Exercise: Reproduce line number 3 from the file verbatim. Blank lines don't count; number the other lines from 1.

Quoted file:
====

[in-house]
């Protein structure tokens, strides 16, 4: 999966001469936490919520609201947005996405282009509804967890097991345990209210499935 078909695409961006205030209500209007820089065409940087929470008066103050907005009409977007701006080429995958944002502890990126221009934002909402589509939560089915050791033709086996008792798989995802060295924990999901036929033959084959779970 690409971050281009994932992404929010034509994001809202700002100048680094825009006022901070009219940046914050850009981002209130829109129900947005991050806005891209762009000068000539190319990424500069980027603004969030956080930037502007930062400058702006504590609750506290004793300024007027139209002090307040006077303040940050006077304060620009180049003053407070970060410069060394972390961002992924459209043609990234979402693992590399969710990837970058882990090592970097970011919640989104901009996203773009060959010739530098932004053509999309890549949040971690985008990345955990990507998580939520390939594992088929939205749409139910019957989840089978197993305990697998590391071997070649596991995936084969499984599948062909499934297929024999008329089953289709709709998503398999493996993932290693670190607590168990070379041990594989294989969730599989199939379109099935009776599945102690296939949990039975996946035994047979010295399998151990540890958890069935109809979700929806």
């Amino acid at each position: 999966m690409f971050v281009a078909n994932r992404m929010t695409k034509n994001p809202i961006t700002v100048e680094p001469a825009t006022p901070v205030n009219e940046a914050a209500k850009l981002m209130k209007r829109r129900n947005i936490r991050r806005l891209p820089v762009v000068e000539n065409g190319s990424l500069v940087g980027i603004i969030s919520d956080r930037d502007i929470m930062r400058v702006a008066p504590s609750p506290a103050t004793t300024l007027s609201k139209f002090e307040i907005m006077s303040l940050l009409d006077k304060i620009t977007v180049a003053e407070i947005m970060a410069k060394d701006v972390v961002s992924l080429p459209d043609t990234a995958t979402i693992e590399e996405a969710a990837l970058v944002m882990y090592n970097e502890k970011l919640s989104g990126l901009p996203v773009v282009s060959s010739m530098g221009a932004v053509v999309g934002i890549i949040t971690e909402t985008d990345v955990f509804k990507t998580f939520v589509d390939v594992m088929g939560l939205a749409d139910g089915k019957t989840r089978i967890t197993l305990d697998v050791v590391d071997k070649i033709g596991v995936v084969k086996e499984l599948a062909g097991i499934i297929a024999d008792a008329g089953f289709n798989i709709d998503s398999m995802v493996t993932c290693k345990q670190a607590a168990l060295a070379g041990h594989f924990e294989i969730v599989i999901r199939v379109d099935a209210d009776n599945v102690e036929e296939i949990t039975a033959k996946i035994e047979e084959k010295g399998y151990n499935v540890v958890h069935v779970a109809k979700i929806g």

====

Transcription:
């Amino acid at each position: 999966m690409f971050v281009a078909n994932r992404m929010t695409k034509n994001p809202i961006t700002v100048e680094p001469a825009t006022p901070v205030n009219e940046a914050a209500k850009l981002m209130k209007r829109r129900n947005i936490r991050r806005l891209p820089v762009v000068e000539n065409g190319s990424l500069v940087g980027i603004i969030s919520d956080r930037d502007i929470m930062r400058v702006a008066p504590s609750p506290a103050t004793t300024l007027s609201k139209f002090e307040i907005m006077s303040l940050l009409d006077k304060i620009t977007v180049a003053e407070i947005m970060a410069k060394d701006v972390v961002s992924l080429p459209d043609t990234a995958t979402i693992e590399e996405a969710a990837l970058v944002m882990y090592n970097e502890k970011l919640s989104g990126l901009p996203v773009v282009s060959s010739m530098g221009a932004v053509v999309g934002i890549i949040t971690e909402t985008d990345v955990f509804k990507t998580f939520v589509d390939v594992m088929g939560l939205a749409d139910g089915k019957t989840r089978i967890t197993l305990d697998v050791v590391d071997k070649i033709g596991v995936v084969k086996e499984l599948a062909g097991i499934i297929a024999d008792a008329g089953f289709n798989i709709d998503s398999m995802v493996t993932c290693k345990q670190a607590a168990l060295a070379g041990h594989f924990e294989i969730v599989i999901r199939v379109d099935a209210d009776n599945v102690e036929e296939i949990t039975a033959k996946i035994e047979e084959k010295g399998y151990n499935v540890v958890h069935v779970a109809k979700i929806g």